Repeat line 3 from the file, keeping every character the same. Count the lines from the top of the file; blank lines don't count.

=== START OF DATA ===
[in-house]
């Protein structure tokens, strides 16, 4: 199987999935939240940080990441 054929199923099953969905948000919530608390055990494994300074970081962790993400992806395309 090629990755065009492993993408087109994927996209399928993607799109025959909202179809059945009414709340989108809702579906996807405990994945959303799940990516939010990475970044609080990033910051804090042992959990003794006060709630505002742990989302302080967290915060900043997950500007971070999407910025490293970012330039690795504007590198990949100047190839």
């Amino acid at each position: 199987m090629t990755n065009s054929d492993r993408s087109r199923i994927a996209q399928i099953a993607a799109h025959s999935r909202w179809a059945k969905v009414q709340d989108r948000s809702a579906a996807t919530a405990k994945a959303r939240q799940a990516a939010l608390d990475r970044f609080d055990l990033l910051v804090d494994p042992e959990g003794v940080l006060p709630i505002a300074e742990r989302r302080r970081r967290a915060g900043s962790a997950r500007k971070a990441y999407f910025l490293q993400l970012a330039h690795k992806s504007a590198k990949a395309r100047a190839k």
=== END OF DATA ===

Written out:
């Amino acid at each position: 199987m090629t990755n065009s054929d492993r993408s087109r199923i994927a996209q399928i099953a993607a799109h025959s999935r909202w179809a059945k969905v009414q709340d989108r948000s809702a579906a996807t919530a405990k994945a959303r939240q799940a990516a939010l608390d990475r970044f609080d055990l990033l910051v804090d494994p042992e959990g003794v940080l006060p709630i505002a300074e742990r989302r302080r970081r967290a915060g900043s962790a997950r500007k971070a990441y999407f910025l490293q993400l970012a330039h690795k992806s504007a590198k990949a395309r100047a190839k």